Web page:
, Volume 116, Issue 2-3, pp 343-358

Variation in Female Mate Choice within Guppy Populations: Population Divergence, Multiple Ornaments and the Maintenance of Polymorphism

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Abstract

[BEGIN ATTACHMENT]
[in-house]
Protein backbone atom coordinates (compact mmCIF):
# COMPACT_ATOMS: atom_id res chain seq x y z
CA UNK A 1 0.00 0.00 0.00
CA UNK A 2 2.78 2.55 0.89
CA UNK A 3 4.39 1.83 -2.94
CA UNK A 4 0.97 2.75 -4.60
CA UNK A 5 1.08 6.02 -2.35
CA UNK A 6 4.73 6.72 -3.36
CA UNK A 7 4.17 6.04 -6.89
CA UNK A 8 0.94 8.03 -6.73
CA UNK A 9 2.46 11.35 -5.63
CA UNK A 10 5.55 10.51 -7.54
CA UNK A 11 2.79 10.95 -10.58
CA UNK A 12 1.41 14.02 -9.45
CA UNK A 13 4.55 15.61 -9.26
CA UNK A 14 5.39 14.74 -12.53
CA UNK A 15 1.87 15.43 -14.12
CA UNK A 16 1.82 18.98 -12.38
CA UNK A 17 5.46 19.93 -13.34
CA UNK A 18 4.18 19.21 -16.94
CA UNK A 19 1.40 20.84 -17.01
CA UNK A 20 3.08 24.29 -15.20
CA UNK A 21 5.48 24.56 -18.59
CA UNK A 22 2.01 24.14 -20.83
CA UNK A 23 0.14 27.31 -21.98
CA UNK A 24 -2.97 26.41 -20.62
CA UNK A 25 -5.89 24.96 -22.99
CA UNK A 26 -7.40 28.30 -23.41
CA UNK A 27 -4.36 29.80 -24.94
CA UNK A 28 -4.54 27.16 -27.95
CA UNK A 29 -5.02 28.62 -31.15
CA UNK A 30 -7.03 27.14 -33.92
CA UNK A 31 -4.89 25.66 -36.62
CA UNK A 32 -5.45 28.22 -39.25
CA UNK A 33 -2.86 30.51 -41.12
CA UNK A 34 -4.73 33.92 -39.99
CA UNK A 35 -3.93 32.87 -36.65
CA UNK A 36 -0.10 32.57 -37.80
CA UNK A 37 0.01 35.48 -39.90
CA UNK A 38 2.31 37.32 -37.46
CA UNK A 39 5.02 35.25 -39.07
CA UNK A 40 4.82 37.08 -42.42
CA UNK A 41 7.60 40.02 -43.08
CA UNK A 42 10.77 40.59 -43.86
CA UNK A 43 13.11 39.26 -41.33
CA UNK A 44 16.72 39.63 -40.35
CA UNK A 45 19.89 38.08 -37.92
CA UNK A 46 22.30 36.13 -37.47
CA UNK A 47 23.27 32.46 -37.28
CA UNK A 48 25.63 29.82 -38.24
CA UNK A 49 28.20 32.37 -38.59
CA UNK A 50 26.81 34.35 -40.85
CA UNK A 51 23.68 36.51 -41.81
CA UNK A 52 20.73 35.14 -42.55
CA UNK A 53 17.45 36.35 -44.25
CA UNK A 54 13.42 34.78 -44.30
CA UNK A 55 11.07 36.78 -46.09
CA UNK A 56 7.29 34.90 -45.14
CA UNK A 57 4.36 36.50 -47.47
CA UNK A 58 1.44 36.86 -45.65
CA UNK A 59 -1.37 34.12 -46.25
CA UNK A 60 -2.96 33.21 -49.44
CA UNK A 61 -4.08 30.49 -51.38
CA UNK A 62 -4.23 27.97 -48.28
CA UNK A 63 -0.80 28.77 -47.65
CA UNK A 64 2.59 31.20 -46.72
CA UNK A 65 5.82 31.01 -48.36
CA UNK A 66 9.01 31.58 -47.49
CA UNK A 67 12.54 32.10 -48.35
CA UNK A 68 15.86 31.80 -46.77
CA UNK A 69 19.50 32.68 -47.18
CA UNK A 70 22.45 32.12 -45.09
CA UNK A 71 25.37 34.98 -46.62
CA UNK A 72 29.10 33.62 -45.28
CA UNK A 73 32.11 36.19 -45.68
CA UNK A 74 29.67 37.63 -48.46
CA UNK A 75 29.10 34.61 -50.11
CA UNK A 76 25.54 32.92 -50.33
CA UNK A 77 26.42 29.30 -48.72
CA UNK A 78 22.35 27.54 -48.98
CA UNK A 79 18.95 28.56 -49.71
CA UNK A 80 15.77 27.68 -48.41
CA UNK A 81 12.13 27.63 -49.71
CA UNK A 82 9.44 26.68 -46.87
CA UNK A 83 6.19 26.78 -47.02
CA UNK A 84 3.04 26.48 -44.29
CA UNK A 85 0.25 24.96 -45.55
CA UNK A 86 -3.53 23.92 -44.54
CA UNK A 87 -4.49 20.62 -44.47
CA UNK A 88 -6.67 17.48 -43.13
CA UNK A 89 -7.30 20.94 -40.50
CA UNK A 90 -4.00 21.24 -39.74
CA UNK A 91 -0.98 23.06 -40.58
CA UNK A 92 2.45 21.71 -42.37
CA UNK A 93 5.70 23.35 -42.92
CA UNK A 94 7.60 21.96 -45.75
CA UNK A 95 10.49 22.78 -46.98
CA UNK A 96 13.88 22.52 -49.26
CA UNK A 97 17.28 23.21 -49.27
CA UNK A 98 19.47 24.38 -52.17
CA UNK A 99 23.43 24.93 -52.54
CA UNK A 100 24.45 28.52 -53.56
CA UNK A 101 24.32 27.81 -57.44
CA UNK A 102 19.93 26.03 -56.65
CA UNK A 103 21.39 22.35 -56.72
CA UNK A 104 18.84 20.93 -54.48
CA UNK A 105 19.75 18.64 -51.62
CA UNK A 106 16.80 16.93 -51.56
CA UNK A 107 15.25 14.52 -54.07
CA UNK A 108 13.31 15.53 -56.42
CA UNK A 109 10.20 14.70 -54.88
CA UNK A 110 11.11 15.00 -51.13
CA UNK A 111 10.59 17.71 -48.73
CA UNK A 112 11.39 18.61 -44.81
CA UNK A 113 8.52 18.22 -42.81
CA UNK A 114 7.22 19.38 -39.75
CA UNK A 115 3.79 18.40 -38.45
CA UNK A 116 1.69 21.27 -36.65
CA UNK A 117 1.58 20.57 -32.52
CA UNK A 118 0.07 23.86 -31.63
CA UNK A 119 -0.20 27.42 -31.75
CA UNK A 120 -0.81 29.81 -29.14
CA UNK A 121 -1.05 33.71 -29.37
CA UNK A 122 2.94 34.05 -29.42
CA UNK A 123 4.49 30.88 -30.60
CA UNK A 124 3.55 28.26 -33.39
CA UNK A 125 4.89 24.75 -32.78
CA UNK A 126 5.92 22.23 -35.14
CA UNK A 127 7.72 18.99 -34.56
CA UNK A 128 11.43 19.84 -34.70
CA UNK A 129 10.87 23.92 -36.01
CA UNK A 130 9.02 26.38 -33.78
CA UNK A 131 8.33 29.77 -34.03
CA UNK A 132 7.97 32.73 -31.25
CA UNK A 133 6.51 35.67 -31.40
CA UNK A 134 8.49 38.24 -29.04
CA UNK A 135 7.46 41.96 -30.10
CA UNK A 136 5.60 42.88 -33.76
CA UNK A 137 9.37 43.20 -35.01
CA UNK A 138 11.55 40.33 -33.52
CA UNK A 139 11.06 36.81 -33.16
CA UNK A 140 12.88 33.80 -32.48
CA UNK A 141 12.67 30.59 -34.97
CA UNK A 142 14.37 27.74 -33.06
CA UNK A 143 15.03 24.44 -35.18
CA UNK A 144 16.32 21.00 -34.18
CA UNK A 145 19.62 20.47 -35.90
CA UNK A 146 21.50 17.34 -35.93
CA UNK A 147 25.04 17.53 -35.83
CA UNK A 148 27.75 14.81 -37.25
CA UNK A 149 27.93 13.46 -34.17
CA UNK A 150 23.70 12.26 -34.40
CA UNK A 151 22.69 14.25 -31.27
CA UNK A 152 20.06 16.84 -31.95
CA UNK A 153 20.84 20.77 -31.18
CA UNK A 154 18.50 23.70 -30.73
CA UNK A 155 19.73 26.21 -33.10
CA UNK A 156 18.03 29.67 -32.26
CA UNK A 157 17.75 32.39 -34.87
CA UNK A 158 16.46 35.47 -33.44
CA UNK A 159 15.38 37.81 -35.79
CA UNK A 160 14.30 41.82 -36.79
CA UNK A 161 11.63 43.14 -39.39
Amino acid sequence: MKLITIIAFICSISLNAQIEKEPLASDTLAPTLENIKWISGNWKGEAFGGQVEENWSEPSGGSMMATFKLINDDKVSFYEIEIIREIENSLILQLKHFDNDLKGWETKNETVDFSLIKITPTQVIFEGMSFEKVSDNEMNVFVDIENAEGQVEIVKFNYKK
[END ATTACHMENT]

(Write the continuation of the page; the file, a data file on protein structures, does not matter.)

The evolutionary significance of variation in mate choice behaviour is currently a subject of some debate and considerable empirical study. Here, I review recent work on variation within and among guppy (Poecilia reticulata) populations in female mate choice and mating preferences. Empirical results demonstrate that there is substantial variation within and among populations in female responsiveness and choosiness, and much of this variation is genetic. Evidence for variation in preference functions also exists, but this appears to be more equivocal and the relative importance of genetic variation is less clear cut. In the second half of this review I discuss the potential significance of this variation to three important evolutionary issues: the presence of multiple male ornaments, the maintenance of polymorphism and divergence in mate recognition among populations. Studies of genetic variation in mate choice within populations indicate that females have complex, multivariate preferences that are able to evolve independently to some extent. These findings suggest that the presence of multiple male ornaments may be due to multiple female mating preferences. The extreme polymorphism in male guppy colour patterns demands explanation, yet no single satisfactory explanation has yet emerged. I review several old ideas and a few new ones in order to identify the most promising potential explanations for future empirical testing. Among these are negative frequency dependent selection, environmental heterogeneity coupled with gene flow, and genetic constraints. Last, I review the relative extent of within and among-population variation in mate choice and mating preferences in order to assess why guppies have not speciated despite a history of isolation and divergence. I argue that variation within guppy populations in mate choice and enhanced mating success of new immigrants to a pool are major impediments to population divergence of the magnitude that would be required for speciation to occur.